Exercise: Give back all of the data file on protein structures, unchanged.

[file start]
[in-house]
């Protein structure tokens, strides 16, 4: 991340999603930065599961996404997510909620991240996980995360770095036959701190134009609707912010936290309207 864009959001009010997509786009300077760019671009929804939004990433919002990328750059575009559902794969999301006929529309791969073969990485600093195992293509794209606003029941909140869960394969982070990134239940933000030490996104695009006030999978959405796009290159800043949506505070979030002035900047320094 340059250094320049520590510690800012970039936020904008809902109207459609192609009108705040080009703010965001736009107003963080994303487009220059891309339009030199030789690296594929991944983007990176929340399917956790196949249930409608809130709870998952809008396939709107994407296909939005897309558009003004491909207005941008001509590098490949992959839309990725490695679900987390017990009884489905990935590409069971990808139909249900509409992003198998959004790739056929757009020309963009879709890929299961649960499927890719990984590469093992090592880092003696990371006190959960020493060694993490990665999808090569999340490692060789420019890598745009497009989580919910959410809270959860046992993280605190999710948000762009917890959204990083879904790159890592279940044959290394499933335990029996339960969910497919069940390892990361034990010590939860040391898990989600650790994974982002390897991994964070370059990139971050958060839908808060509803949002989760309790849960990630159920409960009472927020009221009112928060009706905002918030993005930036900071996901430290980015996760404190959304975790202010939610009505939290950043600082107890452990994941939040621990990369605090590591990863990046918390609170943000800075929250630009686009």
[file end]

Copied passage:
[in-house]
């Protein structure tokens, strides 16, 4: 991340999603930065599961996404997510909620991240996980995360770095036959701190134009609707912010936290309207 864009959001009010997509786009300077760019671009929804939004990433919002990328750059575009559902794969999301006929529309791969073969990485600093195992293509794209606003029941909140869960394969982070990134239940933000030490996104695009006030999978959405796009290159800043949506505070979030002035900047320094 340059250094320049520590510690800012970039936020904008809902109207459609192609009108705040080009703010965001736009107003963080994303487009220059891309339009030199030789690296594929991944983007990176929340399917956790196949249930409608809130709870998952809008396939709107994407296909939005897309558009003004491909207005941008001509590098490949992959839309990725490695679900987390017990009884489905990935590409069971990808139909249900509409992003198998959004790739056929757009020309963009879709890929299961649960499927890719990984590469093992090592880092003696990371006190959960020493060694993490990665999808090569999340490692060789420019890598745009497009989580919910959410809270959860046992993280605190999710948000762009917890959204990083879904790159890592279940044959290394499933335990029996339960969910497919069940390892990361034990010590939860040391898990989600650790994974982002390897991994964070370059990139971050958060839908808060509803949002989760309790849960990630159920409960009472927020009221009112928060009706905002918030993005930036900071996901430290980015996760404190959304975790202010939610009505939290950043600082107890452990994941939040621990990369605090590591990863990046918390609170943000800075929250630009686009």